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Six ways to survive (and thrive) as a vegan expat living in Thailand

Updated 12 Feb 2020

In recent years, interest in veganism and vegetarianism has seen an incredible increase. The Economist called 2019 the ‘Year of the Vegan’ and described how sales of vegan foods in the US had risen 10 times faster than other foods. With celebrities and athletes flying the flag of a plant-based lifestyle, many people have made a shift in their eating preferences. 

Staying vegan as an expat isn’t always an easy feat. As an expat, there are undeniable challenges that one already has to overcome – add an eating preference and the number of hurdles you’ll face daily goes up. Food is such an important part of any cultural experience, so here are six ways to get make the most of an expat experience while being vegan in Thailand.

1.    Understand the 90 percent rule

Communicating your needs is important, and usually helps you get what you need. However, there is always the risk of things getting lost in translation. Perhaps your pronunciation isn’t perfect, maybe the other party is unable to cater for you or simply doesn’t know what veganism is. There is often the chance of unknowingly consuming something unwanted. 

I worked on a 90 percent rule. As best as I tried, I was only ever 90 percent sure of anything. Accepting this fact is important. Think about ordering food in your home country – people make mistakes. Being friendly and polite goes a long way to building an understanding with people. 

If all else fails, print out a ‘cheat sheet’ of key Thai phrases to show to people who are struggling to understand you. By being polite and returning to the people who try to cater well for vegans, something potentially divisive can be transformed into a way to build bridges and make friends.

2.     Learn some basic phrases

Instead of trying to memorise all the foods you can eat, simply learn a few phrases to communicate what you don't want in your food. One important term that helps is the word Jae, meaning Jain Buddhist. Buddhism is the dominant religion in Thailand. This provides some common ground where vegan expats can connect with the locals. There is a helpful symbol for Jae (เจ), which looks similar to the number 17. This is often displayed at vegan restaurants, and on the packaging of vegan products. During October, the vegetarian month in Thailand known as Tesagan Jae, around 40 percent of the population follows a plant-based diet.

3.    When in doubt, go to the 7-Eleven 

7-Eleven stores are everywhere in Thailand. These convenient corner shops offer a wide array of vegetarian-friendly products like soy milk, red-bean buns, cooked rice and seaweed snacks. During the early days of settling in, I shamelessly ate at 7-Elevens daily.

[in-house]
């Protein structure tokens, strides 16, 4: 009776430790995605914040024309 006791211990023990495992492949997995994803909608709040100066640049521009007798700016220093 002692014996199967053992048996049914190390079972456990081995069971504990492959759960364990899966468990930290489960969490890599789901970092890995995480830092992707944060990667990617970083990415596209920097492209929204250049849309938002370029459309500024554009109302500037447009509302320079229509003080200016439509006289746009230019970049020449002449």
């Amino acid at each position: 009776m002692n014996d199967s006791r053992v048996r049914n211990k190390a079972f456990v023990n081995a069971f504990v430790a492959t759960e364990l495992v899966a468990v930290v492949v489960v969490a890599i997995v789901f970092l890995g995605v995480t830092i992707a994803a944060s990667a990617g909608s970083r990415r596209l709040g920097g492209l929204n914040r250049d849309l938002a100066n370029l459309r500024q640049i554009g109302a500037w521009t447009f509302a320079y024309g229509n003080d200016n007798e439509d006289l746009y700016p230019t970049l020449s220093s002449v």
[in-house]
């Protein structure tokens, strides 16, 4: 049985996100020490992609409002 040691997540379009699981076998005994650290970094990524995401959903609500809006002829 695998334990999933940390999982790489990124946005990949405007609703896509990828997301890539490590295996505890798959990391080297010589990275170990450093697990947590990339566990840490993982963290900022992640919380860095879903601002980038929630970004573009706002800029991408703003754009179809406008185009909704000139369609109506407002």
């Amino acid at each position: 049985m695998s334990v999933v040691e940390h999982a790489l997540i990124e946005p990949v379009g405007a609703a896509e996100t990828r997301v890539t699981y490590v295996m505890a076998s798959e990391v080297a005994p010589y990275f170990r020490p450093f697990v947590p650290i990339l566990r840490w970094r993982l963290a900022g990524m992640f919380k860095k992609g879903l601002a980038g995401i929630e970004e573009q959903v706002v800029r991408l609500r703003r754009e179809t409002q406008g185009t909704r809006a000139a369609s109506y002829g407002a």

4.    Use appliances to make life easier

One of the best things I brought with me to Thailand was a hand blender. It’s much easier to transport than a smoothie maker, and I live off of smoothies. Another way to reduce the potential foibles of navigating the language barrier is to cook from home. I had to create a makeshift kitchen in my hotel room/apartment. Though it is fairly uncommon to use an oven in Thailand, investing in a decent hot plate, a pot and a pan will allow you to make food from home. 

5.    You can get by with a little help from your friends

As an expat living in Thailand, I met many amazing people. Still, when it came to ordering food, the plant-based elephant in the room was sure to make an appearance. Making friends, you might feel pressured to conform. In the end, though, I found that you will always feel better if you stay true to your beliefs. Stick with friends who support you, and you will have a much better experience. 

6.    Remember comparison is the thief of joy

With all the marvellous options on display, it might feel impossible to opt-out. The challenge of always looking for a tasty vegan meal may feel overwhelming. What I have learnt is that each meal is unique, and that plant-based options are equally delicious. If you start small and try one meal at a time, eventually you will amass a mental cookbook full of delightful plant-based alternatives. Thailand has an abundance of unintentionally vegan foods. It might take some time, but eventually, people might even start to compare their meals with yours.

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